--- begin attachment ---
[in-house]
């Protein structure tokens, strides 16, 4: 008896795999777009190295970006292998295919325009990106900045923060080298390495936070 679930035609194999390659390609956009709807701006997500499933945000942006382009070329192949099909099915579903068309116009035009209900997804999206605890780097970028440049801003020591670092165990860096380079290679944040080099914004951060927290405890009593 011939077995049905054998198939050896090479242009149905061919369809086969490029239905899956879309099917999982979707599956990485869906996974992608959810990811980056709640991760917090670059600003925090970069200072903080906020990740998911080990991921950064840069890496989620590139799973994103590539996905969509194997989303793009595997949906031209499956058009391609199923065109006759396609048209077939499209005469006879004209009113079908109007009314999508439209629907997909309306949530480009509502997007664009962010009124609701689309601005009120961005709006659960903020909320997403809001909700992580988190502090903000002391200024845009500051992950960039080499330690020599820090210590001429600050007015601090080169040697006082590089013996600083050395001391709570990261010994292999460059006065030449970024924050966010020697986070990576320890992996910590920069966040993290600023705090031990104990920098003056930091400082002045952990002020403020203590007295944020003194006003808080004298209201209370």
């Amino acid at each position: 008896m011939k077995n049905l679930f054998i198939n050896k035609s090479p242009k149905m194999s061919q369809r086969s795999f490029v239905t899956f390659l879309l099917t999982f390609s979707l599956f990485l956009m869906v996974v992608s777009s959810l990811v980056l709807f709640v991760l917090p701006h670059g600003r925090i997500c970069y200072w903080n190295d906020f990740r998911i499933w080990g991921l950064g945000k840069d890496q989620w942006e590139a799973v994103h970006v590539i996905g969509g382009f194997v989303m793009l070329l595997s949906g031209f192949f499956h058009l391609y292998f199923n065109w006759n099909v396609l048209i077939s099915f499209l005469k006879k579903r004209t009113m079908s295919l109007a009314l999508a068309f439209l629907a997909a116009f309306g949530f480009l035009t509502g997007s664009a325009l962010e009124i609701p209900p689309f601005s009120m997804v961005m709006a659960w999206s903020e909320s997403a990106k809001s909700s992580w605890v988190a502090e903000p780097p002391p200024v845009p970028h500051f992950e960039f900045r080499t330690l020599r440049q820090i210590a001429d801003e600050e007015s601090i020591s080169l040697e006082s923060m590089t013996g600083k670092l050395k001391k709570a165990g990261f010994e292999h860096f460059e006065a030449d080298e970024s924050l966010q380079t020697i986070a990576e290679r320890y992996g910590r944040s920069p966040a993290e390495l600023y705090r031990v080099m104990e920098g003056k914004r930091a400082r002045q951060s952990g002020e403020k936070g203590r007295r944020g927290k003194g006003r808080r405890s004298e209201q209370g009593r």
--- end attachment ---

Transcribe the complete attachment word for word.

[in-house]
């Protein structure tokens, strides 16, 4: 008896795999777009190295970006292998295919325009990106900045923060080298390495936070 679930035609194999390659390609956009709807701006997500499933945000942006382009070329192949099909099915579903068309116009035009209900997804999206605890780097970028440049801003020591670092165990860096380079290679944040080099914004951060927290405890009593 011939077995049905054998198939050896090479242009149905061919369809086969490029239905899956879309099917999982979707599956990485869906996974992608959810990811980056709640991760917090670059600003925090970069200072903080906020990740998911080990991921950064840069890496989620590139799973994103590539996905969509194997989303793009595997949906031209499956058009391609199923065109006759396609048209077939499209005469006879004209009113079908109007009314999508439209629907997909309306949530480009509502997007664009962010009124609701689309601005009120961005709006659960903020909320997403809001909700992580988190502090903000002391200024845009500051992950960039080499330690020599820090210590001429600050007015601090080169040697006082590089013996600083050395001391709570990261010994292999460059006065030449970024924050966010020697986070990576320890992996910590920069966040993290600023705090031990104990920098003056930091400082002045952990002020403020203590007295944020003194006003808080004298209201209370």
């Amino acid at each position: 008896m011939k077995n049905l679930f054998i198939n050896k035609s090479p242009k149905m194999s061919q369809r086969s795999f490029v239905t899956f390659l879309l099917t999982f390609s979707l599956f990485l956009m869906v996974v992608s777009s959810l990811v980056l709807f709640v991760l917090p701006h670059g600003r925090i997500c970069y200072w903080n190295d906020f990740r998911i499933w080990g991921l950064g945000k840069d890496q989620w942006e590139a799973v994103h970006v590539i996905g969509g382009f194997v989303m793009l070329l595997s949906g031209f192949f499956h058009l391609y292998f199923n065109w006759n099909v396609l048209i077939s099915f499209l005469k006879k579903r004209t009113m079908s295919l109007a009314l999508a068309f439209l629907a997909a116009f309306g949530f480009l035009t509502g997007s664009a325009l962010e009124i609701p209900p689309f601005s009120m997804v961005m709006a659960w999206s903020e909320s997403a990106k809001s909700s992580w605890v988190a502090e903000p780097p002391p200024v845009p970028h500051f992950e960039f900045r080499t330690l020599r440049q820090i210590a001429d801003e600050e007015s601090i020591s080169l040697e006082s923060m590089t013996g600083k670092l050395k001391k709570a165990g990261f010994e292999h860096f460059e006065a030449d080298e970024s924050l966010q380079t020697i986070a990576e290679r320890y992996g910590r944040s920069p966040a993290e390495l600023y705090r031990v080099m104990e920098g003056k914004r930091a400082r002045q951060s952990g002020e403020k936070g203590r007295r944020g927290k003194g006003r808080r405890s004298e209201q209370g009593r």